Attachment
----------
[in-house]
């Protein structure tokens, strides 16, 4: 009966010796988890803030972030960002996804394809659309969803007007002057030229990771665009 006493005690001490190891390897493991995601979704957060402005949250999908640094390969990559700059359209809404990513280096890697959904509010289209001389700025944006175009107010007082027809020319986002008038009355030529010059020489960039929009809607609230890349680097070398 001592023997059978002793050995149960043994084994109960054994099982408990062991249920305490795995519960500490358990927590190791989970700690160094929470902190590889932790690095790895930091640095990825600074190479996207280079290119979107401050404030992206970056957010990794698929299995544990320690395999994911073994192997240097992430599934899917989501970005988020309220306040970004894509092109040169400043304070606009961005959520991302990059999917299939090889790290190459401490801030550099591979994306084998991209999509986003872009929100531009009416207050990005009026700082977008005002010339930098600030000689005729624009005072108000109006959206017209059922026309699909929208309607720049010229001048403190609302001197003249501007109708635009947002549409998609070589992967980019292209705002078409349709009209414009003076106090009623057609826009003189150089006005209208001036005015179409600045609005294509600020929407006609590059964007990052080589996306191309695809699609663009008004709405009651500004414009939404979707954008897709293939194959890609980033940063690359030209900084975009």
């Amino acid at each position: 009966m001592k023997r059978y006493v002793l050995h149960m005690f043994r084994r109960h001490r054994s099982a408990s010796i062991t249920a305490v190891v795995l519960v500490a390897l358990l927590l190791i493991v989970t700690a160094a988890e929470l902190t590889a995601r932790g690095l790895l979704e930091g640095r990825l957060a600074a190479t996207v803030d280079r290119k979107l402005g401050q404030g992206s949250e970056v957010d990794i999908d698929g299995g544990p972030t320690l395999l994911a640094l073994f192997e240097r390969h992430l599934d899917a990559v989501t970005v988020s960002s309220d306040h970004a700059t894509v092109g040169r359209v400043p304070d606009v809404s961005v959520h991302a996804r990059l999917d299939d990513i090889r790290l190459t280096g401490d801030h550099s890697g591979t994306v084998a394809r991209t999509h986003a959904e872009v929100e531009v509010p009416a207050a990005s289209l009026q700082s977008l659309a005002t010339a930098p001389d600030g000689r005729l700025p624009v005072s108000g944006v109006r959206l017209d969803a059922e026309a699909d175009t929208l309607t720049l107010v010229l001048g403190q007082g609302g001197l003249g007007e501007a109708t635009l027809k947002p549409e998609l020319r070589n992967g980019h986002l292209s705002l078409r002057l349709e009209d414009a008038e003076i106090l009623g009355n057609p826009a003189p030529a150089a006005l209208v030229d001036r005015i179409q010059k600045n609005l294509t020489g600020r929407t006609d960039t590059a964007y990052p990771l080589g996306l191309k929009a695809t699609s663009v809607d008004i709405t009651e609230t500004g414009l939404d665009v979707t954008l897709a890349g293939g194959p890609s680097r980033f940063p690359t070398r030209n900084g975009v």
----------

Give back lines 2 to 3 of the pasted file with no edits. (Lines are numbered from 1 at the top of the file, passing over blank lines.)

């Protein structure tokens, strides 16, 4: 009966010796988890803030972030960002996804394809659309969803007007002057030229990771665009 006493005690001490190891390897493991995601979704957060402005949250999908640094390969990559700059359209809404990513280096890697959904509010289209001389700025944006175009107010007082027809020319986002008038009355030529010059020489960039929009809607609230890349680097070398 001592023997059978002793050995149960043994084994109960054994099982408990062991249920305490795995519960500490358990927590190791989970700690160094929470902190590889932790690095790895930091640095990825600074190479996207280079290119979107401050404030992206970056957010990794698929299995544990320690395999994911073994192997240097992430599934899917989501970005988020309220306040970004894509092109040169400043304070606009961005959520991302990059999917299939090889790290190459401490801030550099591979994306084998991209999509986003872009929100531009009416207050990005009026700082977008005002010339930098600030000689005729624009005072108000109006959206017209059922026309699909929208309607720049010229001048403190609302001197003249501007109708635009947002549409998609070589992967980019292209705002078409349709009209414009003076106090009623057609826009003189150089006005209208001036005015179409600045609005294509600020929407006609590059964007990052080589996306191309695809699609663009008004709405009651500004414009939404979707954008897709293939194959890609980033940063690359030209900084975009």
């Amino acid at each position: 009966m001592k023997r059978y006493v002793l050995h149960m005690f043994r084994r109960h001490r054994s099982a408990s010796i062991t249920a305490v190891v795995l519960v500490a390897l358990l927590l190791i493991v989970t700690a160094a988890e929470l902190t590889a995601r932790g690095l790895l979704e930091g640095r990825l957060a600074a190479t996207v803030d280079r290119k979107l402005g401050q404030g992206s949250e970056v957010d990794i999908d698929g299995g544990p972030t320690l395999l994911a640094l073994f192997e240097r390969h992430l599934d899917a990559v989501t970005v988020s960002s309220d306040h970004a700059t894509v092109g040169r359209v400043p304070d606009v809404s961005v959520h991302a996804r990059l999917d299939d990513i090889r790290l190459t280096g401490d801030h550099s890697g591979t994306v084998a394809r991209t999509h986003a959904e872009v929100e531009v509010p009416a207050a990005s289209l009026q700082s977008l659309a005002t010339a930098p001389d600030g000689r005729l700025p624009v005072s108000g944006v109006r959206l017209d969803a059922e026309a699909d175009t929208l309607t720049l107010v010229l001048g403190q007082g609302g001197l003249g007007e501007a109708t635009l027809k947002p549409e998609l020319r070589n992967g980019h986002l292209s705002l078409r002057l349709e009209d414009a008038e003076i106090l009623g009355n057609p826009a003189p030529a150089a006005l209208v030229d001036r005015i179409q010059k600045n609005l294509t020489g600020r929407t006609d960039t590059a964007y990052p990771l080589g996306l191309k929009a695809t699609s663009v809607d008004i709405t009651e609230t500004g414009l939404d665009v979707t954008l897709a890349g293939g194959p890609s680097r980033f940063p690359t070398r030209n900084g975009v």